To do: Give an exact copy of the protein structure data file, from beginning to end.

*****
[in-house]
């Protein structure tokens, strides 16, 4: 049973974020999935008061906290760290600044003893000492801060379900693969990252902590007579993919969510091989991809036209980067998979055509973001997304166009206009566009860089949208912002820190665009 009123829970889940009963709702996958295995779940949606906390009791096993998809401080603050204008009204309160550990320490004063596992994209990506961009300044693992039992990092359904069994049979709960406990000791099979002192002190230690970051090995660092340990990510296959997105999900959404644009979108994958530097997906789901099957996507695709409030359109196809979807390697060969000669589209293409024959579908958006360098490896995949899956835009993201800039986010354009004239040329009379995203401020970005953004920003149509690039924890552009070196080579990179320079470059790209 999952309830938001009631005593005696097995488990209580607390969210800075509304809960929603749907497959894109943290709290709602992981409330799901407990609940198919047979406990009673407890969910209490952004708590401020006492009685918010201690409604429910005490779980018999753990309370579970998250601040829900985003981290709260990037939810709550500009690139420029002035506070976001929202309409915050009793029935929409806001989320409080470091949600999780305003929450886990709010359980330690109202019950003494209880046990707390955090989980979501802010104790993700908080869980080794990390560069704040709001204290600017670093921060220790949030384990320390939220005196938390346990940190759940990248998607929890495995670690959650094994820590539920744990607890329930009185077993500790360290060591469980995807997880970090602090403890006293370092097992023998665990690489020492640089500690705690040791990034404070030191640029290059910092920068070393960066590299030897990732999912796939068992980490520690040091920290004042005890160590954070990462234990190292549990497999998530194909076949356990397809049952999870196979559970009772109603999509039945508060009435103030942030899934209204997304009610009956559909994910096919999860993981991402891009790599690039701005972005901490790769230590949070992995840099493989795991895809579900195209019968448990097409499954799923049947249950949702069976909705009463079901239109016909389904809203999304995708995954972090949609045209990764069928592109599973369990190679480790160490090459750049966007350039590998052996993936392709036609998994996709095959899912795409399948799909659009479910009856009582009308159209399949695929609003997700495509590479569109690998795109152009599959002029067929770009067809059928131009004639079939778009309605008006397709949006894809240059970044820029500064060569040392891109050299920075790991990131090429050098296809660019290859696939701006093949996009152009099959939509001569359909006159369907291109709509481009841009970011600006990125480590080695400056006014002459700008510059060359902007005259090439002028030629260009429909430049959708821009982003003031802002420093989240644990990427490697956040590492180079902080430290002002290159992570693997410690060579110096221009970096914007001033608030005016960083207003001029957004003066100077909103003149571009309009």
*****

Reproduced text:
[in-house]
């Protein structure tokens, strides 16, 4: 049973974020999935008061906290760290600044003893000492801060379900693969990252902590007579993919969510091989991809036209980067998979055509973001997304166009206009566009860089949208912002820190665009 009123829970889940009963709702996958295995779940949606906390009791096993998809401080603050204008009204309160550990320490004063596992994209990506961009300044693992039992990092359904069994049979709960406990000791099979002192002190230690970051090995660092340990990510296959997105999900959404644009979108994958530097997906789901099957996507695709409030359109196809979807390697060969000669589209293409024959579908958006360098490896995949899956835009993201800039986010354009004239040329009379995203401020970005953004920003149509690039924890552009070196080579990179320079470059790209 999952309830938001009631005593005696097995488990209580607390969210800075509304809960929603749907497959894109943290709290709602992981409330799901407990609940198919047979406990009673407890969910209490952004708590401020006492009685918010201690409604429910005490779980018999753990309370579970998250601040829900985003981290709260990037939810709550500009690139420029002035506070976001929202309409915050009793029935929409806001989320409080470091949600999780305003929450886990709010359980330690109202019950003494209880046990707390955090989980979501802010104790993700908080869980080794990390560069704040709001204290600017670093921060220790949030384990320390939220005196938390346990940190759940990248998607929890495995670690959650094994820590539920744990607890329930009185077993500790360290060591469980995807997880970090602090403890006293370092097992023998665990690489020492640089500690705690040791990034404070030191640029290059910092920068070393960066590299030897990732999912796939068992980490520690040091920290004042005890160590954070990462234990190292549990497999998530194909076949356990397809049952999870196979559970009772109603999509039945508060009435103030942030899934209204997304009610009956559909994910096919999860993981991402891009790599690039701005972005901490790769230590949070992995840099493989795991895809579900195209019968448990097409499954799923049947249950949702069976909705009463079901239109016909389904809203999304995708995954972090949609045209990764069928592109599973369990190679480790160490090459750049966007350039590998052996993936392709036609998994996709095959899912795409399948799909659009479910009856009582009308159209399949695929609003997700495509590479569109690998795109152009599959002029067929770009067809059928131009004639079939778009309605008006397709949006894809240059970044820029500064060569040392891109050299920075790991990131090429050098296809660019290859696939701006093949996009152009099959939509001569359909006159369907291109709509481009841009970011600006990125480590080695400056006014002459700008510059060359902007005259090439002028030629260009429909430049959708821009982003003031802002420093989240644990990427490697956040590492180079902080430290002002290159992570693997410690060579110096221009970096914007001033608030005016960083207003001029957004003066100077909103003149571009309009």